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North America's largest woodpecker, 22 other species may soon be declared extinct

1935 photo of an ivory-billed woodpecker.
Arthur A. Allen
/
Macaulay Library at the Cornell Lab of Ornithology
The U.S. Fish and Wildlife Service may soon declare the ivory-billed woodpecker extinct. The nation's largest woodpecker was first listed as endangered in 1967. And its historical range spanned Cuba and the southeastern United States, including Florida.

The United States' largest woodpecker may soon be declared extinct. The bird lived in Cuba and the southeastern United States, including Florida. Now, the nation's Fish and Wildlife Service is proposing to remove the bird from the Endangered Species Act due to extinction.

The last commonly agreed-upon sighting of an ivory-billed woodpecker was 77 years ago in Louisiana. The U.S. Fish and Wildlife Service says the most compelling alleged sighting since then was in 2004 in Arkansas. But the agency says there's no objective evidence of the continued existence of the species.

"The amount of time and dedication that the people put into searching for the ivory-bill was just immense," Amy Trahan, a biologist with the U.S. Fish and Wildlife Service, says.

After the 2004 alleged sighting, she says her agency spent about $2 million between 2005 and 2009 searching for the ivory-billed woodpecker.

"I mean, these people spent a lot of time—weeks and weeks and weeks out in these habitats trying to find something," Trahan says.

But Trahan says nothing conclusive came out of those searches. And after a 5-year review of the bird's status completed in 2019, she was the one who made the recommendation it be delisted due to extinction.

"It took several days if not a few weeks to be able to write, type that up as like I said, we don't go into this career for that. It's not what we want to do. So, it's been really hard for me to do that, and it was just really difficult," Trahan says.

Pictured here are three ivory-billed woodpeckers on a tree.
John James Audubon
Illustration of Ivory-billed woodpeckers courtesy of the John James Audubon Center at Mill Grove, Montgomery County Audubon Collection, and Zebra Publishing.

Still, some never gave up hope that the ivory-billed woodpecker would be found.

"It's just sad to think that we've lost something so special," Julie Wraithmell says. She's Executive Director of Audubon Florida, a conservation group.

"My entire life, it has been kind of the holy grail bird. You know, while we suspected that they were gone. You can't help but hold out a little bit of hope that one would be discovered somewhere, or an isolated population would be found, and so in some ways, finally declaring them extinct is almost like agreeing to give up on that hope, and that's sad," Wraithmell says.

The bird lived throughout Cuba and North America, including Florida's peninsula and panhandle east of the Apalachicola River. Jim Cox heads the Stoddard Bird Lab at Tall Timbers, a research station headquartered in Tallahassee. He says ivory-billed woodpeckers depended on what's called old-growth trees in Florida.

"They're sort of like these sequoias out west. You can drive a truck through them if someone were to cut a lane through them, they're just extremely wide, and those old-growth trees just aren't hardly to be found anywhere in Florida anymore," Cox says.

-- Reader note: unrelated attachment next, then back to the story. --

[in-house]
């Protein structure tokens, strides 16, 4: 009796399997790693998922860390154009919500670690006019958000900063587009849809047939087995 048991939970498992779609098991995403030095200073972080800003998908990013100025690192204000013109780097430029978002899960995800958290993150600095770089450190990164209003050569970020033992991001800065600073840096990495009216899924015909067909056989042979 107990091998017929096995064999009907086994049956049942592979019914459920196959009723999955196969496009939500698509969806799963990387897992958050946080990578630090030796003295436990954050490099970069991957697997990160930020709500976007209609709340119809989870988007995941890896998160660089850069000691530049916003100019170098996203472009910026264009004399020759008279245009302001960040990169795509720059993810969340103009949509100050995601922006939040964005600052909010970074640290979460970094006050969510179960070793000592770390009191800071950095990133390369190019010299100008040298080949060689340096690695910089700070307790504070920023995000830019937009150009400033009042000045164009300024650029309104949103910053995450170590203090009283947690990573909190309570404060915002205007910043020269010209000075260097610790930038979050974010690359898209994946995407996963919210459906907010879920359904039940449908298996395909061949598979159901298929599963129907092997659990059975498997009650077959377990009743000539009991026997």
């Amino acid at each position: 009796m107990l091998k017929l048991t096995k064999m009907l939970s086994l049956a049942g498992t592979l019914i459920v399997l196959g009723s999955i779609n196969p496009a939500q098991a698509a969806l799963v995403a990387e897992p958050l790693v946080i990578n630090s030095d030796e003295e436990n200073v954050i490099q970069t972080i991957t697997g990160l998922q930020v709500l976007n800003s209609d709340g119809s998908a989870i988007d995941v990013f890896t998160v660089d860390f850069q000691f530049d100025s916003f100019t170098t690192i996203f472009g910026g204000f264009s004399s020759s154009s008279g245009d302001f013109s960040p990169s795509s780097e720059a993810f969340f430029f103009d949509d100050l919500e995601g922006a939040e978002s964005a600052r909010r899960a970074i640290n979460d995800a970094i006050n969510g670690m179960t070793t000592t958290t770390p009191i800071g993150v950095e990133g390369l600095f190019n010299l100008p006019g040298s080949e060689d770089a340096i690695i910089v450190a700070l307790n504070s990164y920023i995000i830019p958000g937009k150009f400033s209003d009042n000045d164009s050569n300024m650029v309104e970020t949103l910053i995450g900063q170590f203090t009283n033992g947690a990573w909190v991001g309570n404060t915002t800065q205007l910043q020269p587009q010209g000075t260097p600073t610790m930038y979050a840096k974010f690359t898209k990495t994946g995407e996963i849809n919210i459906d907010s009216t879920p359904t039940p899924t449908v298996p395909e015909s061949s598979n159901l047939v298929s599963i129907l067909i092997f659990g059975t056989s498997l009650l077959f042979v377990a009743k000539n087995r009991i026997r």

Cox says these old-growth trees had decayed wood with more beetles for birds to eat than the younger trees that replaced them. But when the old trees were cut down for logging or development, Cox says the ivory-billed woodpecker had nowhere to live or eat. The species was declared endangered in 1967. But Cox says it needed help way earlier.

"People had found them starting to be rare as late as 1930, 1940, and so really when we got into current time there was very little hope for sustaining the birds," Cox says.

Cox says people needed to start protecting the bird's habitat at a large scale beginning in the 1920s and 30s.

"We didn't even start to think about conserving habitat for rare species until not many years ago, just a few decades ago, and so that kind of mindset just wasn't around back when these birds were suffering habitat loss significantly. We now understand that importance with the species we have remaining we're making every effort we can to secure the habitats they need to sustain themselves that's just something you can't recreate historically very easily," Cox says.

When the bird was listed as endangered, it was well known that timber harvesting was a threat to the species. Another was collection or hunting. And it's not just the ivory-billed woodpecker that may soon be delisted from the endangered species act. Bachman's warbler is another bird considered to be extinct. Wraithmell from Audubon Florida says it would sometimes visit Florida during its migration.

"Birds add to our quality of life, and anytime we lose one, the world becomes a little poorer," Wraithmell says.

Pictured here are two Bachman's warblers on a tree.
John James Audubon
Illustration of Bachman's warbler courtesy of the John James Audubon Center at Mill Grove, Montgomery County Audubon Collection, and Zebra Publishing.

Bachman's warbler, along with the ivory-billed woodpecker and 21 other species, may soon be removed from the Endangered Species Act. The U.S. Fish and Wildlife Service says all 23 species are believed to be extinct and no longer need the added protection provided by the act. The service will be gathering input and comments on the proposed change and will be reviewing them before it makes a final decision.